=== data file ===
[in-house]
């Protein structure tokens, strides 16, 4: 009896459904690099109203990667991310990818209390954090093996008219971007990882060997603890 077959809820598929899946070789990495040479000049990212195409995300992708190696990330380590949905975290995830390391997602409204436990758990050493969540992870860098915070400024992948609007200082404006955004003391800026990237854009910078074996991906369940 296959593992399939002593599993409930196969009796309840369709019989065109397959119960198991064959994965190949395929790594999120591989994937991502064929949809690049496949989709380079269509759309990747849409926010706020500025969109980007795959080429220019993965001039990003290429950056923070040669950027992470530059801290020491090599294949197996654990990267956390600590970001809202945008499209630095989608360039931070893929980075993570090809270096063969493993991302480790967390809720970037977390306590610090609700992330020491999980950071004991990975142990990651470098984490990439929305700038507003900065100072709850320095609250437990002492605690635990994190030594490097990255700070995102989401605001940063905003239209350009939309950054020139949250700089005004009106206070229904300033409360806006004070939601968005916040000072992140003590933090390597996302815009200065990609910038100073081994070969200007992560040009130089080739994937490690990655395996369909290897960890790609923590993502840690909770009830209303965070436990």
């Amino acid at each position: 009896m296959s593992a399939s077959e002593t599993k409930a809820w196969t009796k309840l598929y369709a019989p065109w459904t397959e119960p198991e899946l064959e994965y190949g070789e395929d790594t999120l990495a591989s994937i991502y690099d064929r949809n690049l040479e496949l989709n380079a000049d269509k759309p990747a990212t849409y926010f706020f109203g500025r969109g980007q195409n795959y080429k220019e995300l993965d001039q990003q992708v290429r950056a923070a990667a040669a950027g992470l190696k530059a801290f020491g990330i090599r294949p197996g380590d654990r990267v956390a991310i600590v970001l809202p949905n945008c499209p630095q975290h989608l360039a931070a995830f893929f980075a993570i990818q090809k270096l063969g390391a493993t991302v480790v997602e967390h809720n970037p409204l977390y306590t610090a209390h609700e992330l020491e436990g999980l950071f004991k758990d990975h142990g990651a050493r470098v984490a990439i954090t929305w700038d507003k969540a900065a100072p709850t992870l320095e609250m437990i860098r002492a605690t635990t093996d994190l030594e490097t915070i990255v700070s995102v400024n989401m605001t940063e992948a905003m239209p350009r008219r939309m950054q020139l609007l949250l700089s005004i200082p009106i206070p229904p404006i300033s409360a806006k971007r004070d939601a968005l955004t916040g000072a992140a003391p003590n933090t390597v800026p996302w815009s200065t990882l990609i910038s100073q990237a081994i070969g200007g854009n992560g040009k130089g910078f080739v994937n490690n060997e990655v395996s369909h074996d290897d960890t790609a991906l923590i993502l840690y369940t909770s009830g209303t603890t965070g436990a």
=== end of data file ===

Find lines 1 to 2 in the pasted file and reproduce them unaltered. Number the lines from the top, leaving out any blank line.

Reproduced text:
[in-house]
């Protein structure tokens, strides 16, 4: 009896459904690099109203990667991310990818209390954090093996008219971007990882060997603890 077959809820598929899946070789990495040479000049990212195409995300992708190696990330380590949905975290995830390391997602409204436990758990050493969540992870860098915070400024992948609007200082404006955004003391800026990237854009910078074996991906369940 296959593992399939002593599993409930196969009796309840369709019989065109397959119960198991064959994965190949395929790594999120591989994937991502064929949809690049496949989709380079269509759309990747849409926010706020500025969109980007795959080429220019993965001039990003290429950056923070040669950027992470530059801290020491090599294949197996654990990267956390600590970001809202945008499209630095989608360039931070893929980075993570090809270096063969493993991302480790967390809720970037977390306590610090609700992330020491999980950071004991990975142990990651470098984490990439929305700038507003900065100072709850320095609250437990002492605690635990994190030594490097990255700070995102989401605001940063905003239209350009939309950054020139949250700089005004009106206070229904300033409360806006004070939601968005916040000072992140003590933090390597996302815009200065990609910038100073081994070969200007992560040009130089080739994937490690990655395996369909290897960890790609923590993502840690909770009830209303965070436990």